Maybe you noticed. Beginning with the January 24th edition of this newsletter, I made a major, significant, pants-shaking change to its format.
I went from including the entire text of the newsletter within the email itself – something I had done for the 15 years preceding – to including just the beginning. In order to read all of it, you had to click a link which took you to my web site.
Some people hated it. Others, when I asked them what they thought, hadn’t even noticed.
So why did I do it? What did I learn? And, most important, should you consider doing the same for your own newsletter and those of your clients?
While both approaches have merit, I’ve long been a member of the “no click” camp:
First, because it’s more convenient for the reader; removing the extra step increases the likelihood that the newsletter will be read. Second, because for those who are reading previously downloaded emails “offline” (on an airplane, for example), the newsletter is all there.
Both still true, although I think the offline benefit has greatly diminished in recent years, given how ubiquitous Wi-Fi has become and how many of us use web-based email anyway (Gmail, Hot Mail, etc.).
The pros on the “click” side, on the other hand, have grown significantly in the last few years, something that I think will continue. These include:
- A move from publication to conversation. 15 years ago, when I began publishing, a newsletter represented the first time the solo professional could afford to speak to a wide group of people, frequently. The variable cost was (and is) nearly zero – the limiting factor in publishing was no longer cost, it was now content. If you had something worth saying, you could say it as often as you liked to as many people as were interested.
But it was largely one way and, even when it wasn’t, the conversations I had with readers were private, just between them and me via email.
Forcing readers to click, moves them into the conversation – as you can see below, the comments appear directly below each issue. This has several benefits.
First, more people comment. Prior to the switch this newsletter averaged 8 comments per issue. Since the switch, it averages 28.
Second, the comments are much meatier. Now, instead of just saying, “nice job” or something similar, many people write several paragraphs. They share their own insights and they cross talk to each other, instead of just with me.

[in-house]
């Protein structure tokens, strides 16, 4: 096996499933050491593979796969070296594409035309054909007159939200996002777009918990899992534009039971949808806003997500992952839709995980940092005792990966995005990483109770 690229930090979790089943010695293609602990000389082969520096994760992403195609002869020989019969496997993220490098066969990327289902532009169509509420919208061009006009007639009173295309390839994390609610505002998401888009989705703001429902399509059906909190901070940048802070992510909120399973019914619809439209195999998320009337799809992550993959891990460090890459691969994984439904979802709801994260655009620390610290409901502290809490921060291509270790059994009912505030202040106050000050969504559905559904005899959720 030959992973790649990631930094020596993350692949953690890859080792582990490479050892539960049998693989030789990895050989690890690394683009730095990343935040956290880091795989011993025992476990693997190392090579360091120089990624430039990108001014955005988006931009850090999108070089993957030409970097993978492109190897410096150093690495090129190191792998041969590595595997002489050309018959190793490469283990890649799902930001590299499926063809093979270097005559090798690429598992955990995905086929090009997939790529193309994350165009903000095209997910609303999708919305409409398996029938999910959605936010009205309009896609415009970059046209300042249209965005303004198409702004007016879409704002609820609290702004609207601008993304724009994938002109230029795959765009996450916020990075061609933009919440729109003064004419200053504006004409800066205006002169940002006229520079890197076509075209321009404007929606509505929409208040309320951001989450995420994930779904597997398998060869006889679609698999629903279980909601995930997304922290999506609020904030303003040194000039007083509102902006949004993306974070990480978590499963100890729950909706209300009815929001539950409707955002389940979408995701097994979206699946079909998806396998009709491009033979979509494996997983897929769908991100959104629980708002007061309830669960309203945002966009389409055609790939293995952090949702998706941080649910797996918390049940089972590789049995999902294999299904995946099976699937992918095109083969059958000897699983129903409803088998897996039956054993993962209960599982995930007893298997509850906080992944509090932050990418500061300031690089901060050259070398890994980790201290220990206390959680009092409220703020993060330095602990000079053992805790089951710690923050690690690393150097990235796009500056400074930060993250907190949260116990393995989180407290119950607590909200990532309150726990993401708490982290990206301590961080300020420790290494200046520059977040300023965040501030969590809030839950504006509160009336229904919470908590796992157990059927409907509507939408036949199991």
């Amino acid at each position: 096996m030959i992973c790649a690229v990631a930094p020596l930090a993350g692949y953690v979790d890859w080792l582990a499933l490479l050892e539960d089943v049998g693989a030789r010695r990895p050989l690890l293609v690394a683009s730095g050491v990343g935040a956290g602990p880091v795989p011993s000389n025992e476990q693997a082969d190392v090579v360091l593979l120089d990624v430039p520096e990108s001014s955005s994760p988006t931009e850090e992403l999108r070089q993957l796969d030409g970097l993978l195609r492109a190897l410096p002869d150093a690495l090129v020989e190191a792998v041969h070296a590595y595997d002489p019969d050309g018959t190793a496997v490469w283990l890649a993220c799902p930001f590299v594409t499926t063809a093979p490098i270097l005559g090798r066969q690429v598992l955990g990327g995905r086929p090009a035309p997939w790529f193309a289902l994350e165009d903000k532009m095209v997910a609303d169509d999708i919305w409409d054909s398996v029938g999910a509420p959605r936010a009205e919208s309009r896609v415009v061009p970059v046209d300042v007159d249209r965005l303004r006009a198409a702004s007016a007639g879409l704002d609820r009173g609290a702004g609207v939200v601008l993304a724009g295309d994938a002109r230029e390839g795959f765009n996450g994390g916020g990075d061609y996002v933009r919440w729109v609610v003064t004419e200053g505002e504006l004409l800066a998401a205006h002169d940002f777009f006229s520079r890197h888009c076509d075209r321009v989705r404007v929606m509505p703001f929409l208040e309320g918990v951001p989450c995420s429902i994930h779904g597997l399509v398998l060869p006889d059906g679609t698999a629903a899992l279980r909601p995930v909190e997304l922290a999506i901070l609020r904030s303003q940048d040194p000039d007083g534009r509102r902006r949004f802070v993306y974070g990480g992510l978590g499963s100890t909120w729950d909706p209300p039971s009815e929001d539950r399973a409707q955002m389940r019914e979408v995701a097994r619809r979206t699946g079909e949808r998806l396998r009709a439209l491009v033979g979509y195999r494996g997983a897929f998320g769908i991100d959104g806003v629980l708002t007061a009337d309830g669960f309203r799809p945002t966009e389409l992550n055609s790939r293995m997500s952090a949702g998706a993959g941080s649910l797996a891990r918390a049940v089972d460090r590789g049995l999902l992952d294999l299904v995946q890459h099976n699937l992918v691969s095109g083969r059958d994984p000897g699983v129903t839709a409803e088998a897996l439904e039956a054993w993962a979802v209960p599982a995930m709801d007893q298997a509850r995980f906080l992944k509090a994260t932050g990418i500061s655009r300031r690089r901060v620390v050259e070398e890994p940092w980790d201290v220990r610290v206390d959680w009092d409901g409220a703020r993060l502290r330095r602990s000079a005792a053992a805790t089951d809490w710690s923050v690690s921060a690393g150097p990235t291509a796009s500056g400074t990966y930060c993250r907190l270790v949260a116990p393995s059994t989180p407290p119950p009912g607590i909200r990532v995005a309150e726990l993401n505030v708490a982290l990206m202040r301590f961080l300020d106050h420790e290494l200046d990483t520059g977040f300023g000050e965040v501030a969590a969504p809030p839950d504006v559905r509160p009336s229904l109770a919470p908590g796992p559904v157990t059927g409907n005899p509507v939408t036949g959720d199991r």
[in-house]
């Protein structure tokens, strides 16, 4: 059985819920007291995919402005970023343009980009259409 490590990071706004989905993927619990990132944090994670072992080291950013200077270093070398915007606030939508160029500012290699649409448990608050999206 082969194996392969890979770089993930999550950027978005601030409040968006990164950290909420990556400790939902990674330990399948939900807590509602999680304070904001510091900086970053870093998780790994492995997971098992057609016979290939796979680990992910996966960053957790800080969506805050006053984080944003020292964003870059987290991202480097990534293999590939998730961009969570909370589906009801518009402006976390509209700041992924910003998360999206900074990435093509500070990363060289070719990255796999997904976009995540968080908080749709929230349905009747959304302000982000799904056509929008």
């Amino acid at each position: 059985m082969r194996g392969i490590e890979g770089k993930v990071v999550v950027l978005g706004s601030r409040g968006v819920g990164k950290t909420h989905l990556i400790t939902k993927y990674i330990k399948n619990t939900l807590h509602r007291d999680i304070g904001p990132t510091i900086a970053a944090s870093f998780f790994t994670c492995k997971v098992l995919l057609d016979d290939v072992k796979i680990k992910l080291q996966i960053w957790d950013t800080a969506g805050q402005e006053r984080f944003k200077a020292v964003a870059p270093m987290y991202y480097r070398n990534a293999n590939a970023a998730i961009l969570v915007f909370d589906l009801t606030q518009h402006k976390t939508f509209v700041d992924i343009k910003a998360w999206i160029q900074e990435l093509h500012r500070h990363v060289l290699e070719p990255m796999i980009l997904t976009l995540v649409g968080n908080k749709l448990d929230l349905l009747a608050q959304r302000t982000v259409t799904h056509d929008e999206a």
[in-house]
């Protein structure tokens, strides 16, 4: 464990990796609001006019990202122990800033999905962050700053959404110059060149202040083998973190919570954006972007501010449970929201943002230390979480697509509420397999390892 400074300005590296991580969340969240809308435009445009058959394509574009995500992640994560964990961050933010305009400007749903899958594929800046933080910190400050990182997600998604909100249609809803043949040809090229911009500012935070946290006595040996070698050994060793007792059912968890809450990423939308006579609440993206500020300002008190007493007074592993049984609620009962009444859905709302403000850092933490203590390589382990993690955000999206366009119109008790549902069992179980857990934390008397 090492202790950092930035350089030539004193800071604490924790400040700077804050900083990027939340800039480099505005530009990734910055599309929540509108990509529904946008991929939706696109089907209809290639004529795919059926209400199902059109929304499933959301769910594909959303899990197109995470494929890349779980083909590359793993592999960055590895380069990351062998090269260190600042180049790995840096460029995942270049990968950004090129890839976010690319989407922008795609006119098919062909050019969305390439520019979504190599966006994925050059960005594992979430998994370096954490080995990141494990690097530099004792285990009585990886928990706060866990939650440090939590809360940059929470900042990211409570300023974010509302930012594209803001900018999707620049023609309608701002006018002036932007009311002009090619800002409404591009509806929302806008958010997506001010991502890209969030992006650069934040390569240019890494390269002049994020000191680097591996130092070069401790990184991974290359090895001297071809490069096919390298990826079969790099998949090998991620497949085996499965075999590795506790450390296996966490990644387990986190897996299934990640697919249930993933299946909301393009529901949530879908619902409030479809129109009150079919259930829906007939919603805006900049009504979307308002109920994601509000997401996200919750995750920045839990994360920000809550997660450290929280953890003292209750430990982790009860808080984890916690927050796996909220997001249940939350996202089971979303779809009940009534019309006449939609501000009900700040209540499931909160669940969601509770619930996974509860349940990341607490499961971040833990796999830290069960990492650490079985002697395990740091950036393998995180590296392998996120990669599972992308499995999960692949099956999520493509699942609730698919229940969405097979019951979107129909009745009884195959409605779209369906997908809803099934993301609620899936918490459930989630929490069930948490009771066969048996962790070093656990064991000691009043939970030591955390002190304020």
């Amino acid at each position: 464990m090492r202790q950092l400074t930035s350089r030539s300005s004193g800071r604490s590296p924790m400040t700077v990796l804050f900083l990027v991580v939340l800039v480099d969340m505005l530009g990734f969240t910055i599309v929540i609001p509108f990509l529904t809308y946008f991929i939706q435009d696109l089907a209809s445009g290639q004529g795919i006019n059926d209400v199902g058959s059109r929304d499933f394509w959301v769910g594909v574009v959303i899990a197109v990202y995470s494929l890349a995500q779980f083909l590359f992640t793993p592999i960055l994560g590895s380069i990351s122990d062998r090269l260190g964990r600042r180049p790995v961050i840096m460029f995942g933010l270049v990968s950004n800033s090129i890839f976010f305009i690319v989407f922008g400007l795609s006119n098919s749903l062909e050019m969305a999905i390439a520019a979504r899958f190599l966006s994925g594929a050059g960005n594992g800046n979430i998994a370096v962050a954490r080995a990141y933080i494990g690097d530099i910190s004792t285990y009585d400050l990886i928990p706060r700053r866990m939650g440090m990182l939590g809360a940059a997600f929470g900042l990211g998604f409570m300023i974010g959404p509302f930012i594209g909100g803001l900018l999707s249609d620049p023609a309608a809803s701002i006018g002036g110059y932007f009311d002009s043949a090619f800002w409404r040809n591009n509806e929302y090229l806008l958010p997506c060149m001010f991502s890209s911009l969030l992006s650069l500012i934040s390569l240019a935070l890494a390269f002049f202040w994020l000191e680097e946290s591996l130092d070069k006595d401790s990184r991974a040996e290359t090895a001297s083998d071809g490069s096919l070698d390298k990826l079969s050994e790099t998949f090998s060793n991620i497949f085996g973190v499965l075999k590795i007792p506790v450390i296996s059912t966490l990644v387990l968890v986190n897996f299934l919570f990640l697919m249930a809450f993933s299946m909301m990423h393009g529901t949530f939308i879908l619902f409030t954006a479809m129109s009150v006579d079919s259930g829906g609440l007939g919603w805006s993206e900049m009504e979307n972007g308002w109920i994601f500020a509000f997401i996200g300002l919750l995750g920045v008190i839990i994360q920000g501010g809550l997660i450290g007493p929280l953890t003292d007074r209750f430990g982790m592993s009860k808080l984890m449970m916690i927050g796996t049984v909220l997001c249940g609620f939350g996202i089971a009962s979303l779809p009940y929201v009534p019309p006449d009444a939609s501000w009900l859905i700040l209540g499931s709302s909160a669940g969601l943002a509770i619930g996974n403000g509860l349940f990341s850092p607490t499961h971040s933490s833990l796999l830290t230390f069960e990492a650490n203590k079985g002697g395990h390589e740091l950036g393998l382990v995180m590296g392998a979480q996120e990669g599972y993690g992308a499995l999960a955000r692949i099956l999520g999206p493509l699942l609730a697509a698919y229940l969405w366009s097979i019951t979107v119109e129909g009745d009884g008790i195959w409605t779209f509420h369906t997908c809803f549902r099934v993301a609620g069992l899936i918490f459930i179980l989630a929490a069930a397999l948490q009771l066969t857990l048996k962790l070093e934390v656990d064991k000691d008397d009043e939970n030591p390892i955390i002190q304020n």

Finally, because the comments are easily and obviously visible to all who scroll down to see them, they make the newsletter itself more valuable – your comments become part of the content.
All together, it’s now more of a conversation, less of a publication. I think that’s good for my brand and my marketing.
- Flexibility and control. 15 years ago, email was on the cutting edge. It was interactive, easily shared and simple enough that you could format and publish it yourself without being highly technical.
Your web site, on the other hand, was a mostly static, locked box whose key was held by your “web guy.” It was hard for the average business person to make changes and updates and there was little happening there anyway.
Today, while email is still everything it always was, your web site has grown up and blown by it. Video, audio, downloads, product sales – they all live there. Once somebody arrives, everything is available.
Plus, you, as the publisher, have lots more control. So, for example, while it’s true that most email vendors provide social media icons that you can drop into your emails, they (necessarily) constrain where those icons go and what happens when a reader clicks on one.
On my own site, on the other hand, I can do things like this, dropping in a “tweet this” bit of hyperlinked text that is prepopulated with whatever words I want.
Plus, plus, thanks to WordPress and other blog-based platforms, you don’t need the web guy for most of this. It’s become as easy as the other software services we all use every day.
- Social media. This is probably the most important change and the one which ultimately convinced me to make the switch. Because whether you like or even use social media much yourself, if you’re not leveraging this phenomenon in the marketing of your business, you’re leaving a lot of marketing juice on the table.
When people read your newsletter on your web site, all the social media is seamlessly integrated. They read it, they enjoy it, they click the Facebook “like” icon and they’re done. Five extra seconds of their time and they’ve just told all their friends about the newsletter.
Sure, they could have still forwarded that same newsletter in email format to one or two or five friends. But with social media, they’re essentially republishing it for you to everyone.
For you math majors out there, since the switch I’ve seen a doubling in the number of social shares and an 11% increase in the rate at which new subscribers join my list (the result, I believe, of that doubling).
So, the big question. Should you make the switch for your own newsletter?
I’m not sure. One thing I have that you may not is a pretty good size list (6,500 subscribers) and a readership that likes to engage.
If your list is a tenth as large and your readers, for whatever reason, tend to be more passive, you may be giving up more than you gain by requiring that extra click. (For now, I have held off on suggesting to my own clients that they convert.)
Where’s it all going? I don’t know for sure, of course, but I believe that the world has sufficiently shifted – and will continue to do so – in a way that makes the web site the place to be. Sooner or later, I think clicking will be the best format for most newsletters.
What do you think? Share your thoughts below…